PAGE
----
Tally ho, old boy, we’re in the Commonwealth now

The last official act of joining the commonwealth was completed this week with the raising of the Rwandan flag at Marlborough House in London. This has to be momentous for Rwanda but the effects will be felt gradually. Even after the worst colonialism had to offer, the colonised realised they had more in common with each other than other nations.

The last official act of joining the commonwealth was completed this week with the raising of the Rwandan flag at Marlborough House in London.

This has to be momentous for Rwanda but the effects will be felt gradually. Even after the worst colonialism had to offer, the colonised realised they had more in common with each other than other nations.

The best thing about growing up in the Commonwealth, as I lived in Malawi, Tanzania, Kenya, Uganda and Britain was the commonality.

When I met any person from the Commonwealth we had a bond in language, literature, laws, ethics, and culture. This was because my friends from India or Zimbabwe had similar upbringings to mine.

The fact that Rwanda spoke French meant that it could not integrate regionally; it had to remain firmly under the sphere of Belgium and then France. Now Rwanda is taking a different course, to define its own destiny.

In the Bible there is a story of the tower of Babel, man united and tried to build a tower to heaven. Then God divided man with languages so we would never try such hubris again.

The world is now starting to speak one language but not French or Chinese or English. Computer programming languages are more universal and important than tongue languages. That shows the importance of the Commonwealth in the 21st century, to make these invisible cultural bonds into physical bonds in the form of wires and fibre-optics.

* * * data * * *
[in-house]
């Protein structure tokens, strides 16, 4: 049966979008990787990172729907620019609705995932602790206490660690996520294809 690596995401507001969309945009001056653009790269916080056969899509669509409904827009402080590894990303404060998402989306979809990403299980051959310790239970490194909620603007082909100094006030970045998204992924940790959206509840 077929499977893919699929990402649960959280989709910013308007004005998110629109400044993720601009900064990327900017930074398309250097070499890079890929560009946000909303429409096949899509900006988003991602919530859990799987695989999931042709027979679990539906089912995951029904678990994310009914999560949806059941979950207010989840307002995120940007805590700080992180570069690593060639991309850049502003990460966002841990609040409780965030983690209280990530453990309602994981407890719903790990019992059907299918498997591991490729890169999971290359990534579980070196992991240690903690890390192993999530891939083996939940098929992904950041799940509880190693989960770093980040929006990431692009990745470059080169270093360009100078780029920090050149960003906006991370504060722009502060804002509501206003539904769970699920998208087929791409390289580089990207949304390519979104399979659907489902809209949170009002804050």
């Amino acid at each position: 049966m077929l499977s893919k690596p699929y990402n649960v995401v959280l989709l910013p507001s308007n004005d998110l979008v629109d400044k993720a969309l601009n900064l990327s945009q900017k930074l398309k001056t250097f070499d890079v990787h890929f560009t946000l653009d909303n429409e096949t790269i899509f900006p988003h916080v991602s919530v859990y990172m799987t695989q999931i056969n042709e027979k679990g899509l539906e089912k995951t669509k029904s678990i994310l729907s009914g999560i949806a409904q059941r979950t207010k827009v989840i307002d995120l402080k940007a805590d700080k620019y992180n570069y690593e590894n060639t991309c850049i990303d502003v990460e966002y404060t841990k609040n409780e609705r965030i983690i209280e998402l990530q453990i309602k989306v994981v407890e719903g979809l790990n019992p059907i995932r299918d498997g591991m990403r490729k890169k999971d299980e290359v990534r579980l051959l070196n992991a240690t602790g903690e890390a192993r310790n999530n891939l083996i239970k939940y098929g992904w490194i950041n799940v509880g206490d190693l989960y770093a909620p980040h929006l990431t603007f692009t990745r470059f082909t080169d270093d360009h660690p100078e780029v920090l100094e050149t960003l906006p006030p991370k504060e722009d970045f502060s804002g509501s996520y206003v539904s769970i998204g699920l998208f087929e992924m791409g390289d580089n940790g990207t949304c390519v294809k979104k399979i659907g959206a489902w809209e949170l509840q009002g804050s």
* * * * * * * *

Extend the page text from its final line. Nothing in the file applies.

The Commonwealth has often held India as its crown jewel but Africa is the next growth hotspot behind the BRIC countries. Indeed they say that any money invested in Africa gains on average 11% compared to 3% in Europe.

Joining the East African Community will make it easier to acclimatise to the Commonwealth. Cooperation with Asian commonwealth nations such as Singapore and Malaysia is high and will continue.

Rwandans have to take advantage of this in a business sense; it is no good for us to join just to attend summits and compete in the games. We have to create business ties; our traders should visit markets other than Dubai and China, the main source of our imported goods.

There are 1.2 billion Indians waiting to trade with Rwanda, we must access such a huge market or membership is pointless.

The fact that Rwanda has no colonial ties with Britain means we start with a clean slate. Quite often nations have to get over their painful colonial history before they can cooperate fully with their former power.

That is the same reason Ghana is very comfortable in Franceafrique, the French never colonised them so they just saw the opportunities. This is a chance for Rwanda to never look back and seize its place in the Commonwealth of Nations.

ramaisibo@hotmail.com

Rama Isibo is a social commentator

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